This week's Answer:
Jeffrey, as much as I sympathize with
you about wanting to show your directorial abilities in
your scripts, truly, it’s best not to.
An older style of screenwriting used to incorporate
camera directions (and, who knows:
maybe that detailed technique may return again),
but, currently, that style is no longer favored in the
film industry. In fact, it is shunned and generally not appreciated
in the least. Let
me let you in on a little secret that may floor you as it
did me when I was made privy to it:
Producers, on a whole, don’t like to read.
Here’s another strange, but often true fact:
Readers (story analysts) like to read as
little as possible. To
get them to even consider your screenplay, you want their
eyes (and often mushy-from-too-much reading minds) to be
able to glide down your pages, taking in the story
as smoothly and quickly as possible.
As much as I personally like to see the whole
picture and enjoy knowing how the camera is eyeing the
action, they, as a rule, do not.
(Anything extraneous, such as camera direction,
gets in the way of them finishing their assignment and
getting out to the pool before the sun goes down.)
Be that as it may, I say explore your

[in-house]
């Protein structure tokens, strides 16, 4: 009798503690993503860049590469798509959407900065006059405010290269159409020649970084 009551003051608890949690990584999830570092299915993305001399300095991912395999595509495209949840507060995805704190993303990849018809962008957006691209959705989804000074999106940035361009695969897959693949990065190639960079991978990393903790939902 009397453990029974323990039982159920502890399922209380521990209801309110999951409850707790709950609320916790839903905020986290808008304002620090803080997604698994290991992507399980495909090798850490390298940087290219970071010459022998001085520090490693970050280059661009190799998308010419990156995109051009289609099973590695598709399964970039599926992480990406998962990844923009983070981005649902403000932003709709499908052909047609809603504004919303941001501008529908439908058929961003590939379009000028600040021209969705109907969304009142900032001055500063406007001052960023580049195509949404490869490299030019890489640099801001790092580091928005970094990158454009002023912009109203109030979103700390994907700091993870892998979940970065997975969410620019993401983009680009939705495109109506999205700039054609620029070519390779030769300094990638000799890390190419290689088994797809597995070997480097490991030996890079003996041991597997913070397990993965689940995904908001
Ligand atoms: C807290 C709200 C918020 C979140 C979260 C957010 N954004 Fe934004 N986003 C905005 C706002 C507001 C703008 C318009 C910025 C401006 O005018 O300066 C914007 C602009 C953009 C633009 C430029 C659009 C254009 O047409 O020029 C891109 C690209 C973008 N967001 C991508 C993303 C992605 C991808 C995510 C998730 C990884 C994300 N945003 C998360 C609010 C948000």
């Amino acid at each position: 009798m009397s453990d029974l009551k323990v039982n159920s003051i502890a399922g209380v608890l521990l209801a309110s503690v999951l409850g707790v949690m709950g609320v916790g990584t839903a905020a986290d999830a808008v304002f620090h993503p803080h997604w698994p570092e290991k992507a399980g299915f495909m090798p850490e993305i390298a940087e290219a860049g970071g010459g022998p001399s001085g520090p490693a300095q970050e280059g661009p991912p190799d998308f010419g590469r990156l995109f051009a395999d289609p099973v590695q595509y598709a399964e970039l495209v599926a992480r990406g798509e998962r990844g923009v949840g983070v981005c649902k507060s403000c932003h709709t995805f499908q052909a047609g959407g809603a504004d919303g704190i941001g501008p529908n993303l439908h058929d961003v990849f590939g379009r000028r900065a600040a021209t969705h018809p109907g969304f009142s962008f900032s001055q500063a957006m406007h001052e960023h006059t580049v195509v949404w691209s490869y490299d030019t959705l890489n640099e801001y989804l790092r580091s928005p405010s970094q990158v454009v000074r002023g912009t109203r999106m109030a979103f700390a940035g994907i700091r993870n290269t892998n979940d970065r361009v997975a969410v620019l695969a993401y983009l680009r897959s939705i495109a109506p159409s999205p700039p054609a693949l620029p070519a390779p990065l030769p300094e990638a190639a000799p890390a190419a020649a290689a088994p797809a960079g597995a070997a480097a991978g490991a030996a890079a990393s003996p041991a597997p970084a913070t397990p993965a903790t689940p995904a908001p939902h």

directorial world and, if you choose, in order to not
hamper but enhance your creative process, write your first
draft with as many camera directions as you desire.
Just be sure to take them out when you compose your
last draft for those who aren’t as “camera
save that first draft because what you may have
there and what you will definitely want if or when you
direct your film is... a shooting script.
If you do need to show a specific perspective in
your script, what is accepted and often used is the
pronoun “we,” which can be substituted for the word
“camera,” (which you definitely do not want to use.
A big no-no at this time.)
1) We move (or “push”) into the prison cell
through the bars. 2)
We’re looking through the eyes of the killer as he/she
opens the creaky door with gloved hands and steps into the
dark attic. 3)
As blackness turns to gray and then to a light blue,
we’re looking straight up into a bright, blue sky.
I hope that helps.
Before I sign off... (CAMERA pulls back and dollies
along DcH’s office, displaying a less than organized yet
erudite workspace. CAMERA
PUSHES IN on DcH’s nimble fingers clacking away at the
keyboard and PANS up to his intense visage, a man on a
mission to help screenwriting mankind overcome-- That’s
probably enough there)... I just want to say that it is
important to nourish that director in you because it is my
belief that there’s a shooting script in each of us.